The Upside of Irrationality

The Upside of Irrationality: The Unexpected Benefits of Defying Logic at Work and at Home ( 2010 ) by Dan Ariely continues on the themes from his book Predictably Irrational .

The book has more of Ariely’s life in it. Ariely suffered third degree burns to 70% of his body when he was in High School. The treatment of these burns and the continuing pain from them has clearly shaped his life. He injects what happened to him into his descriptions of irrational human behavior. It works well, it gives the book a narrative that runs through the story.

The book is divided into two parts, irrationality at work and at home.

In the first section Ariely looks at how big bonuses often don’t work. There is then a chapter on the meaning of labour, where Ariely looks at how if what we produce, even if we are paid, is ignored or useless we don’t work as hard. It’s a particularly interesting chapter that would be worth looking at for any boss. Ariely then talks about the IKEA effect where he points out that we value things we assemble more than things that arrive. Finally a chapter on how people seek revenge is included.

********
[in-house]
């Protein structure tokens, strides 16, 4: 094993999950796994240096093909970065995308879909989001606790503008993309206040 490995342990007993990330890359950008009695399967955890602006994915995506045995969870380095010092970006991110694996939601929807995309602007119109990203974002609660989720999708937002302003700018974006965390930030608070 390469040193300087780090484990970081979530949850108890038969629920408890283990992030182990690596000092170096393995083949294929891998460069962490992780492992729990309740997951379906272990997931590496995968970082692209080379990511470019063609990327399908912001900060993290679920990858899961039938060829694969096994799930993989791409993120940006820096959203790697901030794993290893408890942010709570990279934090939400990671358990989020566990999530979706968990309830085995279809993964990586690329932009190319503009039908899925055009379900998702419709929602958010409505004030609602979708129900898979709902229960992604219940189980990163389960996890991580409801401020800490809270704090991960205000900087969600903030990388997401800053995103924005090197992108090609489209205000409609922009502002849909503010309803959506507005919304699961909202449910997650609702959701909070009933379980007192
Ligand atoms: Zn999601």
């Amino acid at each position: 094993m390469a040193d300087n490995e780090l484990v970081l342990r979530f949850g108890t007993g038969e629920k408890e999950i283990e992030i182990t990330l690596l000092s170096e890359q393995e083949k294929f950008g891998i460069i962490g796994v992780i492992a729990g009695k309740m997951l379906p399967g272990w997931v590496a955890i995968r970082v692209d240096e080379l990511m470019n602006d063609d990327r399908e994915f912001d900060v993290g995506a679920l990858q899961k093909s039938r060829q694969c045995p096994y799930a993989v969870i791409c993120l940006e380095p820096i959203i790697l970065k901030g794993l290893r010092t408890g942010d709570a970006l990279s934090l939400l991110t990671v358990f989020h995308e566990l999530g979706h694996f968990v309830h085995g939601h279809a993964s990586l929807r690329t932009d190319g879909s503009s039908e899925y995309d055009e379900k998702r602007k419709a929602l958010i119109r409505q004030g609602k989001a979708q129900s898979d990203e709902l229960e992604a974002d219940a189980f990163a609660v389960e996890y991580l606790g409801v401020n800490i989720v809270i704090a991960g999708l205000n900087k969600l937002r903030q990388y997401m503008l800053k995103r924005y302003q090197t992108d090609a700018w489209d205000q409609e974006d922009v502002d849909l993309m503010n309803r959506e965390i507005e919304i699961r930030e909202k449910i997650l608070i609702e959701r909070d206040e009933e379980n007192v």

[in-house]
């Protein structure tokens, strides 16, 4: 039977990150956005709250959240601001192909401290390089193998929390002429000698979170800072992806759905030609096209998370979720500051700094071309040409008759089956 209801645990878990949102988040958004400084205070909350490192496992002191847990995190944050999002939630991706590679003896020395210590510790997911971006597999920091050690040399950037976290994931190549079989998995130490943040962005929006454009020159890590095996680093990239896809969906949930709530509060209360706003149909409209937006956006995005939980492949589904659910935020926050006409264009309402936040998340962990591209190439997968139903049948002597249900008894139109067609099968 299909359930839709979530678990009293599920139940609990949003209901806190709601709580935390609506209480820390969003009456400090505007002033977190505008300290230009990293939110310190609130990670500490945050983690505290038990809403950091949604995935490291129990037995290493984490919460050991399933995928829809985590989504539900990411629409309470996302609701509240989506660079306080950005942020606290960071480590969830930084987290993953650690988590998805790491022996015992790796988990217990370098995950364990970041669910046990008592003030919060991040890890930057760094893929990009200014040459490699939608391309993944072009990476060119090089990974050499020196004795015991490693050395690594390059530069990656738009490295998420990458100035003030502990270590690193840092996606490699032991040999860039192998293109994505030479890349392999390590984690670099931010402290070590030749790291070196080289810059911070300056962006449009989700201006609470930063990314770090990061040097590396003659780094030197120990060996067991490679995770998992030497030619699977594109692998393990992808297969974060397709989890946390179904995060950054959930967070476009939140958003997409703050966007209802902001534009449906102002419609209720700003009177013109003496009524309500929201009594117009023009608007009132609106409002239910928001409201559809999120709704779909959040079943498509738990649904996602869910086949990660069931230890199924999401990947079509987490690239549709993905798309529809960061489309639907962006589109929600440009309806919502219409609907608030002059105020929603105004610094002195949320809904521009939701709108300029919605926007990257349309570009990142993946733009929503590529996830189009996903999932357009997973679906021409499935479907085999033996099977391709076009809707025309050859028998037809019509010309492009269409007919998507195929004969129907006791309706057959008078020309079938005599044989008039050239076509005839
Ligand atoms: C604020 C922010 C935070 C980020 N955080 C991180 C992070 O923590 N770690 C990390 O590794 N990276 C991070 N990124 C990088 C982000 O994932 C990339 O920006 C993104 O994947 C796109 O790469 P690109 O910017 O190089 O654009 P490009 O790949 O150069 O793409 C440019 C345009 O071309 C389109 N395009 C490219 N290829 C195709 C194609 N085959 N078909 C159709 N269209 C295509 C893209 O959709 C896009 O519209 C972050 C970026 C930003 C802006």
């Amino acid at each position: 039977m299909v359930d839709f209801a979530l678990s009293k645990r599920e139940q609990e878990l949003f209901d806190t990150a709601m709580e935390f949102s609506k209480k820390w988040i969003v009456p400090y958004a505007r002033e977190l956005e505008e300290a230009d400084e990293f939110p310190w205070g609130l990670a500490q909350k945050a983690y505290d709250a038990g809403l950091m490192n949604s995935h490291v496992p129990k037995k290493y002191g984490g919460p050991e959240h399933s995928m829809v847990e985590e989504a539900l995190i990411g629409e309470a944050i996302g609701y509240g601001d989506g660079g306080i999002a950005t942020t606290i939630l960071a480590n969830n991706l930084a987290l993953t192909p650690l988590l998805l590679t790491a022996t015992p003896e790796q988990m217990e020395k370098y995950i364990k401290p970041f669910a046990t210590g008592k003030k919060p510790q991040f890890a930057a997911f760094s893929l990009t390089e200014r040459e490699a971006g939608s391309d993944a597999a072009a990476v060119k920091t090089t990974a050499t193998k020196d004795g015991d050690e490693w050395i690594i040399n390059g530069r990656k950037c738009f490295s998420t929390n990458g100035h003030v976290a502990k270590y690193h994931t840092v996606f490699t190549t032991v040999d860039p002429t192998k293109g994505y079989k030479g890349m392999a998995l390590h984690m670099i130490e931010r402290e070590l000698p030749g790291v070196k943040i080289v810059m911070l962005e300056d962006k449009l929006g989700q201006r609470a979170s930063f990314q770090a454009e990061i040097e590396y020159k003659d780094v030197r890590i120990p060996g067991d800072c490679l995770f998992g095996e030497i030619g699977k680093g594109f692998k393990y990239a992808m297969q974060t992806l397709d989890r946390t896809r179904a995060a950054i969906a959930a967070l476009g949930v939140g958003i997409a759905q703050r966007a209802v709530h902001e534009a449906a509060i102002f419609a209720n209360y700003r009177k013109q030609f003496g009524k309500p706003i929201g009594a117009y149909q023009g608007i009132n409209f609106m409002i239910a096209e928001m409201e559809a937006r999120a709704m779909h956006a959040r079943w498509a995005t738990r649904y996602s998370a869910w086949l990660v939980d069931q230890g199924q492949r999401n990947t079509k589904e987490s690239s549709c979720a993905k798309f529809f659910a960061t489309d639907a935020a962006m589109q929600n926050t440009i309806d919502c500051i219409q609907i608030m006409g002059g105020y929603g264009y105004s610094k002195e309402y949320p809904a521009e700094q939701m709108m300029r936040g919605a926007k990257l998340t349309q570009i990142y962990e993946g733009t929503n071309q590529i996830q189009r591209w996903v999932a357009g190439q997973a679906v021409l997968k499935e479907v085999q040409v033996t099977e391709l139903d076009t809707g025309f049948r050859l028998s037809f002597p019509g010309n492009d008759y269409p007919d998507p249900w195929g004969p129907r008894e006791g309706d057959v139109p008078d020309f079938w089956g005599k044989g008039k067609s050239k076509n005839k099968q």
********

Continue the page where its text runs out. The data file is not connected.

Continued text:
In the second part Ariely looks at dating in general and how people have strategies and how they behave. He also looks at online dating and how he believes it is a failed market and how it could be improved, his belief is that having a shared experience together improves the experience. Ariely looks at how we respond to individual cases of suffering more than general cases, which also provides an interesting look at the story of his own life that Ariely weaves into the book. There is then a chapter on long term effects of short term emotions which is fascinating. We remember our decisions but not our emotions that drive these decisions.

The final chapter rounds out the book and tries to suggest that our irrationalities have a strong positive side as well. This point is not made as well as most of the examples in the book are described. But it matters little, the book itself is another excellent read that chronicles human foibles and makes us aware to our own failings.


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